A Short History of Styles and Forms
Furniture design has seen many styles and forms throughout its rich history, from the rectilinear designs of the Arts and Crafts movement to the instantly recognizable Windsor chair. Furniture makers and designers have set new trends across continents and centuries that have stuck with us in the modern age.
The name Art Deco derives from an exhibition that took place in Paris in 1925 — Exposition Internationale des Arts Décoratifs et Industriels Modernes — although for a long time the style was known as Jazz Moderne, Streamline Moderne, or simply Moderne. The exhibition highlighted the work of numerous designers who were reacting to the emphasis on individual craftsman pieces and the perceived fussiness of Art Nouveau, and instead were seeking something modern and streamlined that would take advantage of new materials and at the same time be less expensive.
After a century of commercially inspired revival styles, various designers in late 19th-century France were working to produce something entirely new and modern. The Art Nouveau style derived from a group of French designers who were adding motifs from nature to produce furniture that was both new and well made, and which also employed flowing shapes and lines.
Arts and Crafts
The Arts and Crafts movement began in late 19th-century England as a reaction against shoddy mass-produced furniture. Inspired by the writings of critics and designers such as John Ruskin and William Morris, several generations of furniture makers on both sides of the Atlantic developed a style based on honesty of design, good workmanship, and utility.
Seldom have one man and one construction technique become so successful as Michael Thonet and his bentwood furniture. This unique and universally recognizable style of furniture first appeared in 1836 and continues in production to this very day. Beginning with chair production and eventually including a variety of other furniture types, Thonet is also to be credited with having played a very large part in changing furniture making from a handcraft practiced in small shops to an industry based on factory mass production.
One of the better known styles of the first half of the 19th century, Biedermeier furniture, which originated in Germany, is unusual in that the style is named neither for a reigning monarch nor a dominant maker, but rather derives from a pseudonym used by various German poets.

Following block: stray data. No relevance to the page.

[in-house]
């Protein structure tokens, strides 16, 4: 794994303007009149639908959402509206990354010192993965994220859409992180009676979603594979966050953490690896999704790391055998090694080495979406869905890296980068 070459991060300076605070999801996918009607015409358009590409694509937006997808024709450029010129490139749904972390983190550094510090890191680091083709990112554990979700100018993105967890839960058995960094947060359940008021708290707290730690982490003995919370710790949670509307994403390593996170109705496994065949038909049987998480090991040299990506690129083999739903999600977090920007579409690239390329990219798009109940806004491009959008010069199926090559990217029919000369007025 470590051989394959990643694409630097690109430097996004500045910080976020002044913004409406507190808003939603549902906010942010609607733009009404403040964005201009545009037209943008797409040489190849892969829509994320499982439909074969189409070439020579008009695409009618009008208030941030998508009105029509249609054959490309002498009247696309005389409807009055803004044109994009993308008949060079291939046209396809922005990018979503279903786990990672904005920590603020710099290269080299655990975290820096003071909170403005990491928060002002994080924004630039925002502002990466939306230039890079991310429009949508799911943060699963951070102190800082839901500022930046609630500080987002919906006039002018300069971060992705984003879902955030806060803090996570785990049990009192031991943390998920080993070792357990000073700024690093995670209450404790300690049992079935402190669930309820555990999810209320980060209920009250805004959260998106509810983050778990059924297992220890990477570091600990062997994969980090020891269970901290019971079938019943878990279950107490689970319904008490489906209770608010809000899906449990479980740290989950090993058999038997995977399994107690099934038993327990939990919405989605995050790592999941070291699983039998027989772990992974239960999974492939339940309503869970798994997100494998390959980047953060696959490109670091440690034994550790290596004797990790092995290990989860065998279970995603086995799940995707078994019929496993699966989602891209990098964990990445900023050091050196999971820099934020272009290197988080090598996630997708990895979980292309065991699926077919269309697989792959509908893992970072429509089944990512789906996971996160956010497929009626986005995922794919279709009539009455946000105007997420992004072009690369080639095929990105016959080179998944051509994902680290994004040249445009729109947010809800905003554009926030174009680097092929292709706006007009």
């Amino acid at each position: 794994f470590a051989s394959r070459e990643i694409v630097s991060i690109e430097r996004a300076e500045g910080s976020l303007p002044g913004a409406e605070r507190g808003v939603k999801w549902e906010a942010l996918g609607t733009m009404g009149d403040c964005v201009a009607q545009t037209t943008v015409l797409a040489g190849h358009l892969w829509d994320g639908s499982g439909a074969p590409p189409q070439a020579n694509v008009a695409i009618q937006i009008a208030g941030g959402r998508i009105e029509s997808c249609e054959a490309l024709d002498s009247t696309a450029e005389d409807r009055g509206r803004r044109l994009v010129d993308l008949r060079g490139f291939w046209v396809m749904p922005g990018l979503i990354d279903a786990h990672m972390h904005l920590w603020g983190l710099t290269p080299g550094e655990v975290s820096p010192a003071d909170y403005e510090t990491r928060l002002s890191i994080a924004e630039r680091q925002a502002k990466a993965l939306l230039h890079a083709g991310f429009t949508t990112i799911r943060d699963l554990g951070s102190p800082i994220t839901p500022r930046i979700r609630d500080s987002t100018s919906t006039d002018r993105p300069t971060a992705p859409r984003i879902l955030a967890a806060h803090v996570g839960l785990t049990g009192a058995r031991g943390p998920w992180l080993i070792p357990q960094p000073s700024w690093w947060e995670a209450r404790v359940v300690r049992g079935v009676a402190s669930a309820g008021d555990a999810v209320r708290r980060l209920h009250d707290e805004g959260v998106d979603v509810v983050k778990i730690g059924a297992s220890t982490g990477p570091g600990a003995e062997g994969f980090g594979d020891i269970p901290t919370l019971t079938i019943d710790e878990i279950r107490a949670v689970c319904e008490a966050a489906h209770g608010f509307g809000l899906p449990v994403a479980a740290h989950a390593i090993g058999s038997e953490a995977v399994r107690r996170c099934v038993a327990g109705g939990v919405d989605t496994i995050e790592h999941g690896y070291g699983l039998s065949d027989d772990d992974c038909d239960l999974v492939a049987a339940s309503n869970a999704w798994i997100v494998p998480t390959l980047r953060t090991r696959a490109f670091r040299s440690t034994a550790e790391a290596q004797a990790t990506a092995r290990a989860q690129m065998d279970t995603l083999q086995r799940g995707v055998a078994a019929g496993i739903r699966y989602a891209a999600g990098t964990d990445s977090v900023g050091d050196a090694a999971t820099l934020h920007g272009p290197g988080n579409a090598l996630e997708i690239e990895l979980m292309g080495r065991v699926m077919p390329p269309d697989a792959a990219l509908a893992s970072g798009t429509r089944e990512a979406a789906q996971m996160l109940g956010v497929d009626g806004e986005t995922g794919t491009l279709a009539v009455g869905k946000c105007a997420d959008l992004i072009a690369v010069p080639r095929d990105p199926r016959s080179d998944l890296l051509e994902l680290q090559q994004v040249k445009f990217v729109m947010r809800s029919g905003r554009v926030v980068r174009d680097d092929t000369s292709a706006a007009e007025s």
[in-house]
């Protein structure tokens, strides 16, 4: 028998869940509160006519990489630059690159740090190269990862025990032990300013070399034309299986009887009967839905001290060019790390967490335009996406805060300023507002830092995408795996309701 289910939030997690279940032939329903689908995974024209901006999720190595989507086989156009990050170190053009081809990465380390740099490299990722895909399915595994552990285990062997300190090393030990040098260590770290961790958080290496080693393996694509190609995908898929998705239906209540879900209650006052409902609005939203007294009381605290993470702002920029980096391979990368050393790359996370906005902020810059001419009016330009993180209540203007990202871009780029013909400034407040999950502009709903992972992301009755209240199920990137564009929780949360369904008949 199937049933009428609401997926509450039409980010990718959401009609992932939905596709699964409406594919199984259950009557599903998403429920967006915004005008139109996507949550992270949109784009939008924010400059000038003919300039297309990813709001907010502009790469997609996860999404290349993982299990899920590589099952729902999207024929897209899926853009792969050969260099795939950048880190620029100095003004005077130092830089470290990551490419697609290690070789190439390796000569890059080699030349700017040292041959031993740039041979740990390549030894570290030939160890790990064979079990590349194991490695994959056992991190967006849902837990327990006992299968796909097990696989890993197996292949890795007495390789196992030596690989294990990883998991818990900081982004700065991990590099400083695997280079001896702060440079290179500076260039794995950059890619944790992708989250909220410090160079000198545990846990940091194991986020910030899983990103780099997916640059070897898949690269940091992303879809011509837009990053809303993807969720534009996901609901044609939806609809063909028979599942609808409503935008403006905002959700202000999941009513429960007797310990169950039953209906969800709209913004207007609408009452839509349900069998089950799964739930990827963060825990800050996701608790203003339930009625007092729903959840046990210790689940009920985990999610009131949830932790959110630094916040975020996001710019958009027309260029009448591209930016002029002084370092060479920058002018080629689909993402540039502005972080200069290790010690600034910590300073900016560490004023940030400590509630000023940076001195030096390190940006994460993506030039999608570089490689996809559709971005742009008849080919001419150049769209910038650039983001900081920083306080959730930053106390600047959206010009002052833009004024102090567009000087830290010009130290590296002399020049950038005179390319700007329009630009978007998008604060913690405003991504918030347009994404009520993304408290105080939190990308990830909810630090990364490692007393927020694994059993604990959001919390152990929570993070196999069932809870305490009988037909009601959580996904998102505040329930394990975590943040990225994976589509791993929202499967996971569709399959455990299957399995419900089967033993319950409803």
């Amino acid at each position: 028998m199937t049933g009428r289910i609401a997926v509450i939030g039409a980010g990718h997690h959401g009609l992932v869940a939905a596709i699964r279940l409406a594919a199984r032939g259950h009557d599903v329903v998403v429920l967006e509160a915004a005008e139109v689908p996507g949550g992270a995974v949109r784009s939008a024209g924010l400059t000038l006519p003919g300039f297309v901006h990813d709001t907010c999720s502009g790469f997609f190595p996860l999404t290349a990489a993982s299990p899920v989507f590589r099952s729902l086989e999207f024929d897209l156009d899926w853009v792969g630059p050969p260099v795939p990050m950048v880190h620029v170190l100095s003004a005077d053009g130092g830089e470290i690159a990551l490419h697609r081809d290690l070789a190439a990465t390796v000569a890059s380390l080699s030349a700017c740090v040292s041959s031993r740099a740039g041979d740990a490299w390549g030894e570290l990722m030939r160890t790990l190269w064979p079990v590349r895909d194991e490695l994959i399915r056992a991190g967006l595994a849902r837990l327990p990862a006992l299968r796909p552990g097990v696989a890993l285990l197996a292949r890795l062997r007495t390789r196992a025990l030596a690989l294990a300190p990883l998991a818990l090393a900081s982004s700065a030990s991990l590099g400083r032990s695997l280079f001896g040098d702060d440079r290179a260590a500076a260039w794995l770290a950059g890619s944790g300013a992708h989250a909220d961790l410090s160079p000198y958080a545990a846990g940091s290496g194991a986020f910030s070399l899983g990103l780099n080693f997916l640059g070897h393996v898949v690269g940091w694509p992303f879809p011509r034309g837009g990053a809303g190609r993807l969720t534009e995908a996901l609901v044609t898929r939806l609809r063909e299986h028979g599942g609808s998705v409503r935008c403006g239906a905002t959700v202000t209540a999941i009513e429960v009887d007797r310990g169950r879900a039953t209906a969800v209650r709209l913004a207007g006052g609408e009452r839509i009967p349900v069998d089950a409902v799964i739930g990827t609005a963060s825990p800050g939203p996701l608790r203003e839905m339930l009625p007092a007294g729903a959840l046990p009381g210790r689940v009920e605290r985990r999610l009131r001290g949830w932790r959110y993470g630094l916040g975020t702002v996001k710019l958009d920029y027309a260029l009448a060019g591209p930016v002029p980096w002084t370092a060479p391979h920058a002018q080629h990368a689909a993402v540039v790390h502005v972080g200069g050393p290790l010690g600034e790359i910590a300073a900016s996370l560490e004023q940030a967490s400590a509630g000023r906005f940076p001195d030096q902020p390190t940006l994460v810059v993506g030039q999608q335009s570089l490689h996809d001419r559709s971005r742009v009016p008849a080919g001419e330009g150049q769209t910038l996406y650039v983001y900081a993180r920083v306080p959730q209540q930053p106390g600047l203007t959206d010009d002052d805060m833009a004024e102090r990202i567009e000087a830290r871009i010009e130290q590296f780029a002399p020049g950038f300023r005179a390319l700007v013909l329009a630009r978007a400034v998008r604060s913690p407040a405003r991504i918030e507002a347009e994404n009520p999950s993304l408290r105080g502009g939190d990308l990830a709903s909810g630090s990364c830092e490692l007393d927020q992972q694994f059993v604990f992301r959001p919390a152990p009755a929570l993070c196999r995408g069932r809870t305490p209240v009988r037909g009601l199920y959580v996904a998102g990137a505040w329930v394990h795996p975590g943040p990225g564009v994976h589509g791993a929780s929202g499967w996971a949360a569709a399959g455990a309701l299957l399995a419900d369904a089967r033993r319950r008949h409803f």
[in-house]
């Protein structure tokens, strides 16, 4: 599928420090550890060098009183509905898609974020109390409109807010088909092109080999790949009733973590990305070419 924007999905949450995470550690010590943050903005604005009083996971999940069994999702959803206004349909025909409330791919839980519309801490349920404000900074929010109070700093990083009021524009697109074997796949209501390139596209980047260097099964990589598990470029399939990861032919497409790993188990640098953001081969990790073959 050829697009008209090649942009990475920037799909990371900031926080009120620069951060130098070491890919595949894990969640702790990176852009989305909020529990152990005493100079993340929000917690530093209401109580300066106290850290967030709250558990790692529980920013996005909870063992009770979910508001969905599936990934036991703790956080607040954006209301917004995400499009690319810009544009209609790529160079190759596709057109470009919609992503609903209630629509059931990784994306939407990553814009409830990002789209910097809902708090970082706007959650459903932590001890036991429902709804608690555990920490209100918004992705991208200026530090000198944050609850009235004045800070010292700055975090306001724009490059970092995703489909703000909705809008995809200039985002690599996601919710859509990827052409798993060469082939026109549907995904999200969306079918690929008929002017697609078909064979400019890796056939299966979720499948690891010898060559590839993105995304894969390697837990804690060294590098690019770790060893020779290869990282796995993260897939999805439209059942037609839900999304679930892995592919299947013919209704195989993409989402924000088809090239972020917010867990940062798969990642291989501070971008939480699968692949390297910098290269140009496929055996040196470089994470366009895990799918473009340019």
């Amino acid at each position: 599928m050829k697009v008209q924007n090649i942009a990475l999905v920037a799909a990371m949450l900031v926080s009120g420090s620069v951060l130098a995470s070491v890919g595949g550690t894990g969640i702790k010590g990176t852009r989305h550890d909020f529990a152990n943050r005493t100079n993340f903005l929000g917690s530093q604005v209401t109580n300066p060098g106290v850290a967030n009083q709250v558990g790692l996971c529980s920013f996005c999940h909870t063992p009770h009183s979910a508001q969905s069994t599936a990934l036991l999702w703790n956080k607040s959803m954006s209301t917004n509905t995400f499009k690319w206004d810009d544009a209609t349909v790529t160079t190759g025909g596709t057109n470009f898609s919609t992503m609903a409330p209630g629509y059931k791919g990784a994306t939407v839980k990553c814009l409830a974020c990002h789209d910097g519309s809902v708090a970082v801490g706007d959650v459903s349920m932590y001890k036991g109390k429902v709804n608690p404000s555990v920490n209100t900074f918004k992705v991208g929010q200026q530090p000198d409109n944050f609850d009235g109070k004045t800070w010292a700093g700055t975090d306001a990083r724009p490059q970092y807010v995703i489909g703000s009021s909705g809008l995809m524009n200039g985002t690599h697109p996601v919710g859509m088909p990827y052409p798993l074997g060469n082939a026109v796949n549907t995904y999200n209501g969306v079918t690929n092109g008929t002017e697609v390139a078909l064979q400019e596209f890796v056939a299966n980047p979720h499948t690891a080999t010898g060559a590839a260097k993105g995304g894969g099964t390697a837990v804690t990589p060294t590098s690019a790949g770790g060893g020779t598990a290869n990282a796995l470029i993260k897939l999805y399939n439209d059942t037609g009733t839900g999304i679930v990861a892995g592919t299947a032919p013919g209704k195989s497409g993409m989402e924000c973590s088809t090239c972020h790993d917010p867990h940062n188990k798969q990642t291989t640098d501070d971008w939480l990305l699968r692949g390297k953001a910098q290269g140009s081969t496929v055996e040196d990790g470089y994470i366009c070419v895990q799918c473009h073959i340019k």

Modern may be taken to refer to all furniture not clearly made in a period style or, more particularly, the furniture of the early 20th century. The forces and influences that produced the furniture made in this latter period have their origins in the Industrial Revolution and the changes it wrought in society’s furniture needs, manufacturing processes, and commercialism.
In the last quarter of the 20th century, the design pendulum once again swung the other way, away from the stark functionality of the so-called Modern style. A group of designers in various places, bored with what was perceived as the often sterile and austere sameness of what had become known as the International Style of architecture — exemplified by virtually identical box-like skyscrapers all over the world — began to focus more on expression and individuality. At the heart of Post-modernism were various Italian designers interested in decoration, surface appeal, and the exploration of historical references as a way to redefine the present. It became fashionable to use bright plastics next to expensive veneers, to mix hand-painted surfaces with contrasting fabrics.
Rustic furniture may be thought of as a type of country furniture in that it is often unsophisticated, and made by local, country craftsmen rather than by trained city cabinetmakers. Its chief characteristic, however, is that it tends to be made from unplaned wood; legs, arms, and other parts of chairs and tables, for example, being formed by twigs and branches of the appropriate size.
Shaker furniture is not only a unique American style, but also one of the most recognizable and popular styles of the last 150 years. Its apparent simplicity — a result of the Shaker ethic that eschewed gratuitous ornament — often obscures an inherent grace and purposeful form that is as much the result of the traditional training that many Shaker cabinetmakers had received in the outside world before converting as of any religious proscription.
Strength belying its delicacy is the hallmark of a Windsor chair (and other variations such as the settee), a trait it derives from the wet-dry joinery and the long, unbroken grain of the drawknifed, not sawn, pieces. Unique to the Windsor form is its joinery in which kiln-dried tenons are fit into wet mortises, creating an ultra-tight fit once both parts acclimate. Much of a Windsor chair’s alluring grace is found in the seat, particularly in the S-curve on the side. Also characteristic of the Windsor chair are its turned, splayed legs and spindle back.
Graham Blackburn is a furniture maker, author, and illustrator, and publisher of Blackburn Books (www.blackburnbooks.com) in Bearsville, N.Y.